Richard Bremner
7 January 2013

What is it?

Volvo has spent £280 million developing what it reckons to be the world’s first series-production plug-in diesel hybrid and, happily for the company, Swedish utility firm Vattenfall has paid half the R&D bill. Why? Because it produces an electricity surplus in Sweden and is keen to see motorists buying volts, amps and ohms instead of oil for their personal propulsion. Volvo has developed this hardware for the V60 estate, although it plans to offer the technology in several models.

Even though this V60 delivers a spectacular 155.2mpg combined and CO2 emissions of just 48g/km – excluding grid-supplied go-juice – Volvo is pitching it as a performance car. And not without justification. This twin-engined, four-wheel-drive estate is good for 60mph in 5.8sec, with a 142mph top speed. That’s not all. It can be front-wheel drive, four-wheel drive or rear-wheel drive, with enough grunt for a battery-powered top speed of 77mph and, say smiling Volvo engineers, the scope for excellent ice-lake drifting fun.

What is it like?

Its default operation is as a hybrid, and the striking difference between a plug-in and lesser hybrids is that you can drive extensively with the electric motor alone and at decent speeds, your quest to avoid triggering the diesel aided by an easily understood dial. There’s also a pure electric mode that’s good for a 31-mile range and is most efficiently deployed in low-speed city driving. A Save button reserves the battery’s charge for later city use, which could prove very handy in zero-emissions zones. Performance lovers can guiltily hit the Power switch, the electric motor’s instant 148lb ft of torque giving serious off-the-line shove by filling in the turbo-lag torque hole of a diesel that itself delivers serious thrust.

The result is genuinely sporting performance that’s heightened by a responsive six-speed automatic and, if you’re advancing in electric mode before sinking the accelerator, impressively tremor-free feeding of the diesel motor’s beef into the mix. With all-wheel drive, a well balanced chassis, unique suspension settings and even a strut brace bar, this Volvo proves pretty adroit through bends. We didn’t have the scope to push it hard in rear drive or the all-wheel drive setting that optimises traction rather than performance, but there’s enough go to provide an engaging drive, even if the V60 isn’t the last word in dynamic sensitivity. Its ride can turn a bit sharp at times, too, but in every other way this is a refined car.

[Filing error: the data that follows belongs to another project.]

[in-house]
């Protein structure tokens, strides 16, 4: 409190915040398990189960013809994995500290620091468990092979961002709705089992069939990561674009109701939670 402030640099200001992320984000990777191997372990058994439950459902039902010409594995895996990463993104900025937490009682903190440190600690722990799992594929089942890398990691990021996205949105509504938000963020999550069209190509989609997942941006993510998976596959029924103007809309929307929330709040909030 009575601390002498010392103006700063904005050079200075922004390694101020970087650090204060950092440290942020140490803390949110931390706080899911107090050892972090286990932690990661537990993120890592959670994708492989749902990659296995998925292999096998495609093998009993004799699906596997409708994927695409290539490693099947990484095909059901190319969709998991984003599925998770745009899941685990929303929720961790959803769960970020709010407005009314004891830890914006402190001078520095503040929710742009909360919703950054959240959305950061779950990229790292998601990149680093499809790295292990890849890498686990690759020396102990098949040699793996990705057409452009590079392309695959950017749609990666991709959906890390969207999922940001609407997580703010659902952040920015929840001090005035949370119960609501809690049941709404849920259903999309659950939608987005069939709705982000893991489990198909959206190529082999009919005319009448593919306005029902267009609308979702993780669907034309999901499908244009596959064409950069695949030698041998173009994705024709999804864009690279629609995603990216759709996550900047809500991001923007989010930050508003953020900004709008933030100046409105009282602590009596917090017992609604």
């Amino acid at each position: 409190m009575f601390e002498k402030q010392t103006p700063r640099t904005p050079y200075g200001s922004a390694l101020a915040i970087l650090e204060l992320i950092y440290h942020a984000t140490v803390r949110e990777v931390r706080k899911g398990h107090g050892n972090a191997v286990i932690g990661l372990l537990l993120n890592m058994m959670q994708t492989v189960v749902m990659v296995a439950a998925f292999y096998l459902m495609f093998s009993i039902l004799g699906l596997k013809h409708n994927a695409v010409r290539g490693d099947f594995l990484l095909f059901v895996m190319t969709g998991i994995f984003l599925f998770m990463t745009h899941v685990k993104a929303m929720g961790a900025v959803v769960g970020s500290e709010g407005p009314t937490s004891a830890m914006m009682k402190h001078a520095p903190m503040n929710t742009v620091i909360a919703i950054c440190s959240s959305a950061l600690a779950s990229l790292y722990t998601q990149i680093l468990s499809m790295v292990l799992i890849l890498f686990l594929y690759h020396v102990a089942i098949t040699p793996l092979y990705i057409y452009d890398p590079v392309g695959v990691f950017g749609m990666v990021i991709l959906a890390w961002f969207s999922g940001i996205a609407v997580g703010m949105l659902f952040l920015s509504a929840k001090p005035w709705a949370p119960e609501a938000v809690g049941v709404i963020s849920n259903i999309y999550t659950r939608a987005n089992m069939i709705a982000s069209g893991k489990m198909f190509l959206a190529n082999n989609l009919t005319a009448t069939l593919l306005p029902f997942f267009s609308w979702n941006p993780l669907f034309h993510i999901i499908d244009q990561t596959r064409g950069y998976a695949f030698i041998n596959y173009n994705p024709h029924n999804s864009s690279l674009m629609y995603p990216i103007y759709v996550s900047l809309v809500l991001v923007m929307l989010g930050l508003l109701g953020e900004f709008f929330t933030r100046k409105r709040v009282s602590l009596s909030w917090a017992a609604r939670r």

Should I buy one?

Volvo aimed to make this V60 as easy a drive as possible, and in default hybrid mode it proceeds as straightforwardly as any automatic, complete with instruments configurable for simplicity. Those fascinated by its technology or craving economy can call up additional instrumentation, a power flow graphic and energy consumption graphs as aids. Volvo says this plug-in diesel hybrid is, in the real world, half as thirsty as the standard D5 diesel AWD.

Recharging from a modest 10-ampere power supply needs 4.5 hours, this process ensuring that the battery and engine cooling systems are temperature-optimised to further boost economy. Highly sophisticated, intelligently integrated and impressively refined, this Volvo makes an intriguing eco performance car.

Volvo V60 Plug-in Hybrid SE Lux Nav

Price £48,775; 0-60mph 5.8sec; Top speed 142mph; Economy 155.2mpg (combined); Co2 48g/km; Kerb weight 1955kg; Engine 5 cyls in line, 2400cc, turbodiesel plus electric motor; Power 215bhp diesel plus 70bhp electric, 280bhp combined; Torque 325lb ft plus 148lb ft; Gearbox 6-spd automatic

Join the debate

Comments
16

Nice, but that price...

1 year 14 weeks ago

It costs £12000 more than the regular D5 SE Lux NAV!

True, you get better performance as well, which would be worth say £4000. But saving £8000 on fuel might take you a while. If you save an (overly optimistic) £0.10 per mile and count an investment intrest rate of 4% then you would break even after about 150 000 miles...